Lords of War: I Love Cannons – A 17th century bronze cannon has host Sean Rich so fired-up, he makes a uncommon deal, offering the seller $8000 on the spot. Several of these small naval swivel cannons were mounted all over a ship, and instead of cannon balls, they used glass, rocks and nails as ammunition. The rare antique is a piece of history Sean just can’t pass up for his personal collection. Then, a female seller brings in a map her father drew describing his experience from the battle at Normandy through the end of WW2. The historical and personal significance of this map is so great; it has the burly, tough-guy Hammer in tears. At the shooting range, high-tech slow motion cameras film an 1894 Winchester riffle fire off a bullet through a watermelon capturing each spec of juice in full detail.
Lords of War: Blunderbuss Blowout – A WWI helmet with a mysterious doodle painted on it has the Lords of War stumped. If they can prove that Walt Disney painted it himself, there is no telling how much money the collectible could bring in. Over at the shooting range, Sean takes a huge risk, firing off an 18th century blunderbuss that was used on ships during the time of the American Revolution. The swivel gun wasn’t designed like a cannon with a fuse; so instead Sean must pull a trigger that probably hasn’t been fired since the time of tea being dumped into the Boston Harbor. Meanwhile, Jim evaluates one of the most recognized handguns from the American West — The Colt Single Action Army Model 1873 in .45 Colt caliber, worth $6000.
Lords of War: Sunken Treasure – The guys head to Colorado for an extravaganza of military collectibles. Adrian scrutinizes an iconic “Hollywood” weapon, depicted in films such as “Pulp Fiction.” Sean examines a 76-pound bar of silver that might have come from one the most famous Spanish shipwreck rescues ever. And Jim goes to the shooting range with a Civil War reenactor to see if his 1853 Enfield rifle still fires just like it did when the North was fighting the South.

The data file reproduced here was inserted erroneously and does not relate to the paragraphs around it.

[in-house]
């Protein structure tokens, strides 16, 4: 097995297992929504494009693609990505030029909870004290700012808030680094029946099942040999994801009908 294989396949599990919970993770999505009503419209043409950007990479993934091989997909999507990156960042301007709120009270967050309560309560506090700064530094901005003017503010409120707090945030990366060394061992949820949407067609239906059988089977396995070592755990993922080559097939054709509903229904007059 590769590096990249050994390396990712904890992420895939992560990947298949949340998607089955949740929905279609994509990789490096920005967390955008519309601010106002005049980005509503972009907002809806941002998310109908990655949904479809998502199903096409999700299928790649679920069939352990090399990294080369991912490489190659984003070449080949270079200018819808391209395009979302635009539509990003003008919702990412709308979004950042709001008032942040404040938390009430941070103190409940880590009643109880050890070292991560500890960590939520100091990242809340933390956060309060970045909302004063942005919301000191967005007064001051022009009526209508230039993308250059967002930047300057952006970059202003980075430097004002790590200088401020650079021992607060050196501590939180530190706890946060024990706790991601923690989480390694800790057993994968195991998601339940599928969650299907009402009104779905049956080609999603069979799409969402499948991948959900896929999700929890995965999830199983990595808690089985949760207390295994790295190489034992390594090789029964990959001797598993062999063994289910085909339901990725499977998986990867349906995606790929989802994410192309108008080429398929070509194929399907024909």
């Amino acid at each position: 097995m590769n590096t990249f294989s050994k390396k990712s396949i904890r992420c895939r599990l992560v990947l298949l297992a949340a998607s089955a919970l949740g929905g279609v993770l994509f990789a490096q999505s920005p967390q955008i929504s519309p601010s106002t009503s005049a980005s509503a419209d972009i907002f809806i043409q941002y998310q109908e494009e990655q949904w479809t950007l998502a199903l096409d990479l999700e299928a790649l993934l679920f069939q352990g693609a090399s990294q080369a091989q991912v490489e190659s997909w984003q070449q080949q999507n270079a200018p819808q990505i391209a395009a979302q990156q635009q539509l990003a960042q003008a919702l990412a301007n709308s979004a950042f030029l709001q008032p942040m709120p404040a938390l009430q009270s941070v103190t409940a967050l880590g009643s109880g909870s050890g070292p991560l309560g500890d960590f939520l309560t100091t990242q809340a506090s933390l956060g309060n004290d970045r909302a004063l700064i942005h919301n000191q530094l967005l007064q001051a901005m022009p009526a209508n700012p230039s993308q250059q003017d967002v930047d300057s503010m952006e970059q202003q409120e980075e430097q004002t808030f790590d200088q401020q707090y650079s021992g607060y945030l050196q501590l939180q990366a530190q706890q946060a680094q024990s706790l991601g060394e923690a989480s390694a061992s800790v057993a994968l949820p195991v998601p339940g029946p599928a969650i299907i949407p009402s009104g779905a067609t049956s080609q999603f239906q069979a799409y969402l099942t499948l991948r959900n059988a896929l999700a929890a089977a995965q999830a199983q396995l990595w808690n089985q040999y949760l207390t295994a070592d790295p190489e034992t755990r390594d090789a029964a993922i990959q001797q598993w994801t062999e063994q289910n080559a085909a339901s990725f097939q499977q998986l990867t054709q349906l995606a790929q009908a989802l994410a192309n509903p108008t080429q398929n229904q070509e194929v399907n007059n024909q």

Lords of War: The Secret Flame – Sean and the guys are in Colorado Springs on the hunt for the best military collectibles for their auction. Adrian examines his find, and then heads to the range to test it out. Sean inspects what seems to be a simple Italian flintlock, but realizes it contains a deep secret. Jim finds one of the biggest, most impressive items ever considered for the auction — a WWII aircraft searchlight – and attempts to light up the sky with it.
Lords of War: Duel to the Death – This week the appraisals get off to a promising start when a Korean War veteran brings in a M1 Carbine that could be worth $1500. But that’s pocket change compared to a pair of 18th century dueling pistols. The guns are the same style as the ones that Vice President Aaron Burr famously used. And if these pistols still work, they could be worth over $6000! A family of Viking re-enactors stops by to have their 1000-year-old ax-head appraised and are pleasantly surprised to find out the value of the heirloom. However, a museum owner is disappointed he can’t get $50,000 for the Norden bombsight, a device WW2 bombers used to make sure their hit their target precisely.
Channel: National Geographic Channel
Producer: Bray Entertainment
TX: 23rd January 2013